There is something I don't understand. Isn't there a contradiction between the cause of our fatigue being "sickness syndrome" and the research that has shown mitochondrial dysfunction (e.g. Sarah Myhill)? I mean one says we feel fatiguebecause chemical messengers are being fired which increase the perception of fatigue, whereas the other is saying we feel fatigue because we actually cannot produce energy at a sub-cellular level.
What makes you think that the cytokines responsible for sickness behaviour don't induce it by acting on mitochondria? Maybe the perception of fatigue isn't just a brain thing but is actually fatigue. In any case, one doesn't necessarily exclude the other. As usual, the situation is unclear and we need more research.
 
What makes you think that the cytokines responsible for sickness behaviour don't induce it by acting on mitochondria? Maybe the perception of fatigue isn't just a brain thing but is actually fatigue. In any case, one doesn't necessarily exclude the other. As usual, the situation is unclear and we need more research.
I considered that might be the case, but the way sickness behaviour is usually explained is as a mechanism to "tell the body it needs to rest to conserve energy to fight the infection" etc. Actually damaging/impairing mitochondria seems like it would not be the best way of telling us we need to rest :)
 
Thanks all :).

In some way this doesn't seem that obvious a story, and I think that's because there's actually quite a lot of biology involved. But I do think it could be incredibly important.
No need for apology
To those who LOVE biology!

(Like me)

:)
 
Two thoughts spring to mind here:
1. This explains why we FEEL sick...
2. How could this explain genuine exhaustion in which one CANNOT override the feeling is is forced to stop (e.g. total loss of muscular strength).

Any thoughts Simon?
 
There is something I don't understand. Isn't there a contradiction between the cause of our fatigue being "sickness syndrome" and the research that has shown mitochondrial dysfunction (e.g. Sarah Myhill)? I mean one says we feel fatiguebecause chemical messengers are being fired which increase the perception of fatigue, whereas the other is saying we feel fatigue because we actually cannot produce energy at a sub-cellular level.
What makes you think that the cytokines responsible for sickness behaviour don't induce it by acting on mitochondria? Maybe the perception of fatigue isn't just a brain thing but is actually fatigue. In any case, one doesn't necessarily exclude the other. As usual, the situation is unclear and we need more research.
High levels of mito activity are needed for immune response (both humeral and febrile). Hence sickness response forcing rest makes biological/evolutionary sense) but sickness repsonse lowering energy production does not - it would destroy immune response as occurs in ME patients.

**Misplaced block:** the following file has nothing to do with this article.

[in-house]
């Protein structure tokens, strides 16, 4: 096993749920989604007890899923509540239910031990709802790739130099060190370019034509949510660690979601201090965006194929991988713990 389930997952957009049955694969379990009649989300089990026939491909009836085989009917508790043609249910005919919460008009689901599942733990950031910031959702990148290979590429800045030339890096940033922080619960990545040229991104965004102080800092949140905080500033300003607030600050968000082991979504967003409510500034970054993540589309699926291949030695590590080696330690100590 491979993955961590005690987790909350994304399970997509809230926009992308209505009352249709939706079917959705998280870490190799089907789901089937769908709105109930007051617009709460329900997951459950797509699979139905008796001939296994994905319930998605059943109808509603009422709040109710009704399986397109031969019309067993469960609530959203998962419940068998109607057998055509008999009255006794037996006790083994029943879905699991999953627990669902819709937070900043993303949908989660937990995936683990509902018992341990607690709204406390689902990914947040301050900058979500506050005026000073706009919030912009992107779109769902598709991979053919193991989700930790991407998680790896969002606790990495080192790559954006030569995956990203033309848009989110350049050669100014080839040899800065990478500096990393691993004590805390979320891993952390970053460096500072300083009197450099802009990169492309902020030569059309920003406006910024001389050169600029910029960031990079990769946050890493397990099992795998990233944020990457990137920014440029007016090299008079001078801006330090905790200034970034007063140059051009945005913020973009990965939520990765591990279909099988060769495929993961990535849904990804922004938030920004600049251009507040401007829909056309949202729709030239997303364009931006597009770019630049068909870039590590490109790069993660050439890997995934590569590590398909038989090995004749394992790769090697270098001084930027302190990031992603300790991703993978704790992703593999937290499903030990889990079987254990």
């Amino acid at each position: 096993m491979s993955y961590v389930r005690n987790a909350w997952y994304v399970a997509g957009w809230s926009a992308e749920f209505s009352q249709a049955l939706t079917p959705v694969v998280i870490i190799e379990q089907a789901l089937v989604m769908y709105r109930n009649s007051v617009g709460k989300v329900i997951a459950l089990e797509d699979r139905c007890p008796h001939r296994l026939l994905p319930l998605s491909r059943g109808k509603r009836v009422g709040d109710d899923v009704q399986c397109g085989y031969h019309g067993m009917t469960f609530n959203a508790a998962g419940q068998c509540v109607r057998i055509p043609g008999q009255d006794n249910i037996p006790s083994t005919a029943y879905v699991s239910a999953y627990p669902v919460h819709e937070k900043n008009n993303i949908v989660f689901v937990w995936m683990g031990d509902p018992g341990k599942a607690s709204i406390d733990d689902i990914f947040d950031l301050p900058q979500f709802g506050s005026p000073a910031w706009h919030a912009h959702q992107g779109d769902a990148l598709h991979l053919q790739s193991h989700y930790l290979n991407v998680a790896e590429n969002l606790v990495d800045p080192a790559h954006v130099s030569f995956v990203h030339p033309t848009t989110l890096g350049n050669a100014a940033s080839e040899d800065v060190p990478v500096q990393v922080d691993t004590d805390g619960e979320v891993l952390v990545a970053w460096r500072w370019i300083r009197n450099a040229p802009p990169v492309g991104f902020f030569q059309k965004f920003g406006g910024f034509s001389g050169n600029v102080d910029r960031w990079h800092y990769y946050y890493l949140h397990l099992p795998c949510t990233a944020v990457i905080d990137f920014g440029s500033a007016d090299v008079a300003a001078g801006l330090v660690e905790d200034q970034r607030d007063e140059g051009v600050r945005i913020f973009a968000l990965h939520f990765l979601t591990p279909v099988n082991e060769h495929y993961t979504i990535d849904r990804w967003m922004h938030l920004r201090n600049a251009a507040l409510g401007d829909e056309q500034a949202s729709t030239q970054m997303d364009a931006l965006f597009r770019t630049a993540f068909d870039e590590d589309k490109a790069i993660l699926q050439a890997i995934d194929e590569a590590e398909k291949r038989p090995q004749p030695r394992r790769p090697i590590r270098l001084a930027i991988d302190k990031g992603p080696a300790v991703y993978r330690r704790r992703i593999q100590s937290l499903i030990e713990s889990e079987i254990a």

There is something I don't understand. Isn't there a contradiction between the cause of our fatigue being "sickness syndrome" and the research that has shown mitochondrial dysfunction (e.g. Sarah Myhill)? I mean one says we feel fatiguebecause chemical messengers are being fired which increase the perception of fatigue, whereas the other is saying we feel fatigue because we actually cannot produce energy at a sub-cellular level.
I am inclined to agree Cigana, poor mito function inducing sickness response would make sense to protect vital functions. Poor mito function reducing immune response and cause extended symptoms via sickness response would also make sense. Sickness response causing poor mito function would be an evolutionary disaster other than by safe mechanisms such as thyroid hormones and melatonin.
 
Two thoughts spring to mind here:
1. This explains why we FEEL sick...
2. How could this explain genuine exhaustion in which one CANNOT override the feeling is is forced to stop (e.g. total loss of muscular strength).

Any thoughts Simon?
Couple of thoughts from me
1. Microglia/sickness response is unlikely to be a complete explanation. As Jarred Younger stressed in his presentation in California, there is considerable overlap between sickness response and mecfs/FM, but it isn't complete by any means.
2. Also, sickness response doesn't have a single level: it can be mild and it can also be severe and incapacitating. I'm not quite sure of the difference between exhaustion and 'genuine' exhaustion, but it's possible that severe sickness response could explain genuine exhaustion too. So far, though, this central role of sickness response in mecfs is very much a plausible but untested hypothesis.
 
Couple of thoughts from me
1. Microglia/sickness response is unlikely to be a complete explanation. As Jarred Younger stressed in his presentation in California, there is considerable overlap between sickness response and mecfs/FM, but it isn't complete by any means.
2. Also, sickness response doesn't have a single level: it can be mild and it can also be severe and incapacitating. I'm not quite sure of the difference between exhaustion and 'genuine' exhaustion, but it's possible that severe sickness response could explain genuine exhaustion too. So far, though, this central role of sickness response in mecfs is very much a plausible but untested hypothesis.
I think we are pretty much on the same page given your response above Simon.

I refer to "genuine" exhaustion in the true meaning of the term - absolutely no energy left if the house were burning down, one would have to be carried out. I did used to experience that degree of exhaustion as opposed to the severe fatigue accompanying heavy infection that may be mis-labelled as exhaustion.

Hyperbole in general use of language sometimes makes finding the right phrasing with severe ME difficult doesn't it?